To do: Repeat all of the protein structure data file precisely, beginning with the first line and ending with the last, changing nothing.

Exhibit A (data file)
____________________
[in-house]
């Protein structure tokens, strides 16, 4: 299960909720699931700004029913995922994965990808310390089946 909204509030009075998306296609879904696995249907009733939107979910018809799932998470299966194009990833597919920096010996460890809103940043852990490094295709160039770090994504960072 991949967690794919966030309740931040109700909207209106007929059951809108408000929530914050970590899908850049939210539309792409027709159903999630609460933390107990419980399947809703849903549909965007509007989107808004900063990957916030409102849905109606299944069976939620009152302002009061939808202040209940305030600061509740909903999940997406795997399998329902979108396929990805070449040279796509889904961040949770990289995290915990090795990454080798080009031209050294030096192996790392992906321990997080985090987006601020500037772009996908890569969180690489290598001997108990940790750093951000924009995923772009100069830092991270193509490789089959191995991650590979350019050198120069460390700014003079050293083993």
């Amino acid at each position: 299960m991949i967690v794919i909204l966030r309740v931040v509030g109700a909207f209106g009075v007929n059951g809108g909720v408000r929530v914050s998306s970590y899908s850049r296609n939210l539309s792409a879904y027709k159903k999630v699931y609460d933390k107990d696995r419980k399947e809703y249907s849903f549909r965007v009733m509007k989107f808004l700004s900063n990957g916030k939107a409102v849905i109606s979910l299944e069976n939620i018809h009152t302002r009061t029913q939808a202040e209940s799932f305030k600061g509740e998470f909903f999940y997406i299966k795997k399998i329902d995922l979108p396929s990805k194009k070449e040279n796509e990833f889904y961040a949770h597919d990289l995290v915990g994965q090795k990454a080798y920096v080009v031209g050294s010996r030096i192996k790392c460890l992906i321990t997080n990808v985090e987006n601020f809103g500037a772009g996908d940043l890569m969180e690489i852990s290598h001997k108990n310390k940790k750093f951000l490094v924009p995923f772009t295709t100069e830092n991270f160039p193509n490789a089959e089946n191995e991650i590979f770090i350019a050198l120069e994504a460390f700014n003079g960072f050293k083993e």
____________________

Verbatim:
[in-house]
């Protein structure tokens, strides 16, 4: 299960909720699931700004029913995922994965990808310390089946 909204509030009075998306296609879904696995249907009733939107979910018809799932998470299966194009990833597919920096010996460890809103940043852990490094295709160039770090994504960072 991949967690794919966030309740931040109700909207209106007929059951809108408000929530914050970590899908850049939210539309792409027709159903999630609460933390107990419980399947809703849903549909965007509007989107808004900063990957916030409102849905109606299944069976939620009152302002009061939808202040209940305030600061509740909903999940997406795997399998329902979108396929990805070449040279796509889904961040949770990289995290915990090795990454080798080009031209050294030096192996790392992906321990997080985090987006601020500037772009996908890569969180690489290598001997108990940790750093951000924009995923772009100069830092991270193509490789089959191995991650590979350019050198120069460390700014003079050293083993």
């Amino acid at each position: 299960m991949i967690v794919i909204l966030r309740v931040v509030g109700a909207f209106g009075v007929n059951g809108g909720v408000r929530v914050s998306s970590y899908s850049r296609n939210l539309s792409a879904y027709k159903k999630v699931y609460d933390k107990d696995r419980k399947e809703y249907s849903f549909r965007v009733m509007k989107f808004l700004s900063n990957g916030k939107a409102v849905i109606s979910l299944e069976n939620i018809h009152t302002r009061t029913q939808a202040e209940s799932f305030k600061g509740e998470f909903f999940y997406i299966k795997k399998i329902d995922l979108p396929s990805k194009k070449e040279n796509e990833f889904y961040a949770h597919d990289l995290v915990g994965q090795k990454a080798y920096v080009v031209g050294s010996r030096i192996k790392c460890l992906i321990t997080n990808v985090e987006n601020f809103g500037a772009g996908d940043l890569m969180e690489i852990s290598h001997k108990n310390k940790k750093f951000l490094v924009p995923f772009t295709t100069e830092n991270f160039p193509n490789a089959e089946n191995e991650i590979f770090i350019a050198l120069e994504a460390f700014n003079g960072f050293k083993e």